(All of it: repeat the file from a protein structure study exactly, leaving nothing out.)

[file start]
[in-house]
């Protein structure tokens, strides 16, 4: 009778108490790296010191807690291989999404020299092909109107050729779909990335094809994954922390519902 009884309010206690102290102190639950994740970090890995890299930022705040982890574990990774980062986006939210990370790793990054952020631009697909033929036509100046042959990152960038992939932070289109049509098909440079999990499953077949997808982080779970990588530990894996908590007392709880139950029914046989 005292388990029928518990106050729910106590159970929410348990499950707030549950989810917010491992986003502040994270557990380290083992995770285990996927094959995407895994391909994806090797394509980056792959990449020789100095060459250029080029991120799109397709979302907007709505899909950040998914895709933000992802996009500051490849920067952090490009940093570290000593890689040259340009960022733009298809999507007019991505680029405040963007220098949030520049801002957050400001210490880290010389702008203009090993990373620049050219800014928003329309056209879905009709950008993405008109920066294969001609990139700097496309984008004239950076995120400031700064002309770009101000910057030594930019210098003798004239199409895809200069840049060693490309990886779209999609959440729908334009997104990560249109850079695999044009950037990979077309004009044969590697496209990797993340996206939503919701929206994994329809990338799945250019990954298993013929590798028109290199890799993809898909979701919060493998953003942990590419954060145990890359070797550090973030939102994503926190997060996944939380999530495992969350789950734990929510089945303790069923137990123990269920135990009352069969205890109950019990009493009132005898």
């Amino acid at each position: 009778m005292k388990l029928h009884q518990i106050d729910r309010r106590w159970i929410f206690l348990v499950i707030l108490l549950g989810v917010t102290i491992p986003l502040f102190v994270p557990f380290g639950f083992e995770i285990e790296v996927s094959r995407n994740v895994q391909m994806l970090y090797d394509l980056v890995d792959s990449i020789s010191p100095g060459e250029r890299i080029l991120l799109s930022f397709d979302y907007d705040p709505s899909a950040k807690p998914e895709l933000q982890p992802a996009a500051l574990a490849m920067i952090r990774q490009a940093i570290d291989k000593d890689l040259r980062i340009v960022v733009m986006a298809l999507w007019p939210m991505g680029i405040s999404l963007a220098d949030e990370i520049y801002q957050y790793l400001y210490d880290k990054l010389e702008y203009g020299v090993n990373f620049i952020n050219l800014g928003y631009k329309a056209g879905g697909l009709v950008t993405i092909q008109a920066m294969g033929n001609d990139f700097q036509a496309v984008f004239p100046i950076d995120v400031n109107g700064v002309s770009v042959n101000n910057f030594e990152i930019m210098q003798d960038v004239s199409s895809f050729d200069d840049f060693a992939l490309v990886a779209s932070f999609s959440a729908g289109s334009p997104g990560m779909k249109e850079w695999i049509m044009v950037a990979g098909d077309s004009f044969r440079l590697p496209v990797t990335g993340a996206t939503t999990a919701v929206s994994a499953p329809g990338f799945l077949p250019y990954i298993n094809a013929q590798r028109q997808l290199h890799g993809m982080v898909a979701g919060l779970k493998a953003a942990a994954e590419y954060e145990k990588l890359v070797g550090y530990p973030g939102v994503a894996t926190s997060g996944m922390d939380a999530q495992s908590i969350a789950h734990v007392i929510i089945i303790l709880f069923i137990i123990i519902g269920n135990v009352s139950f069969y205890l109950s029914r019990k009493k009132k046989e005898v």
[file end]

[in-house]
């Protein structure tokens, strides 16, 4: 009778108490790296010191807690291989999404020299092909109107050729779909990335094809994954922390519902 009884309010206690102290102190639950994740970090890995890299930022705040982890574990990774980062986006939210990370790793990054952020631009697909033929036509100046042959990152960038992939932070289109049509098909440079999990499953077949997808982080779970990588530990894996908590007392709880139950029914046989 005292388990029928518990106050729910106590159970929410348990499950707030549950989810917010491992986003502040994270557990380290083992995770285990996927094959995407895994391909994806090797394509980056792959990449020789100095060459250029080029991120799109397709979302907007709505899909950040998914895709933000992802996009500051490849920067952090490009940093570290000593890689040259340009960022733009298809999507007019991505680029405040963007220098949030520049801002957050400001210490880290010389702008203009090993990373620049050219800014928003329309056209879905009709950008993405008109920066294969001609990139700097496309984008004239950076995120400031700064002309770009101000910057030594930019210098003798004239199409895809200069840049060693490309990886779209999609959440729908334009997104990560249109850079695999044009950037990979077309004009044969590697496209990797993340996206939503919701929206994994329809990338799945250019990954298993013929590798028109290199890799993809898909979701919060493998953003942990590419954060145990890359070797550090973030939102994503926190997060996944939380999530495992969350789950734990929510089945303790069923137990123990269920135990009352069969205890109950019990009493009132005898």
């Amino acid at each position: 009778m005292k388990l029928h009884q518990i106050d729910r309010r106590w159970i929410f206690l348990v499950i707030l108490l549950g989810v917010t102290i491992p986003l502040f102190v994270p557990f380290g639950f083992e995770i285990e790296v996927s094959r995407n994740v895994q391909m994806l970090y090797d394509l980056v890995d792959s990449i020789s010191p100095g060459e250029r890299i080029l991120l799109s930022f397709d979302y907007d705040p709505s899909a950040k807690p998914e895709l933000q982890p992802a996009a500051l574990a490849m920067i952090r990774q490009a940093i570290d291989k000593d890689l040259r980062i340009v960022v733009m986006a298809l999507w007019p939210m991505g680029i405040s999404l963007a220098d949030e990370i520049y801002q957050y790793l400001y210490d880290k990054l010389e702008y203009g020299v090993n990373f620049i952020n050219l800014g928003y631009k329309a056209g879905g697909l009709v950008t993405i092909q008109a920066m294969g033929n001609d990139f700097q036509a496309v984008f004239p100046i950076d995120v400031n109107g700064v002309s770009v042959n101000n910057f030594e990152i930019m210098q003798d960038v004239s199409s895809f050729d200069d840049f060693a992939l490309v990886a779209s932070f999609s959440a729908g289109s334009p997104g990560m779909k249109e850079w695999i049509m044009v950037a990979g098909d077309s004009f044969r440079l590697p496209v990797t990335g993340a996206t939503t999990a919701v929206s994994a499953p329809g990338f799945l077949p250019y990954i298993n094809a013929q590798r028109q997808l290199h890799g993809m982080v898909a979701g919060l779970k493998a953003a942990a994954e590419y954060e145990k990588l890359v070797g550090y530990p973030g939102v994503a894996t926190s997060g996944m922390d939380a999530q495992s908590i969350a789950h734990v007392i929510i089945i303790l709880f069923i137990i123990i519902g269920n135990v009352s139950f069969y205890l109950s029914r019990k009493k009132k046989e005898v």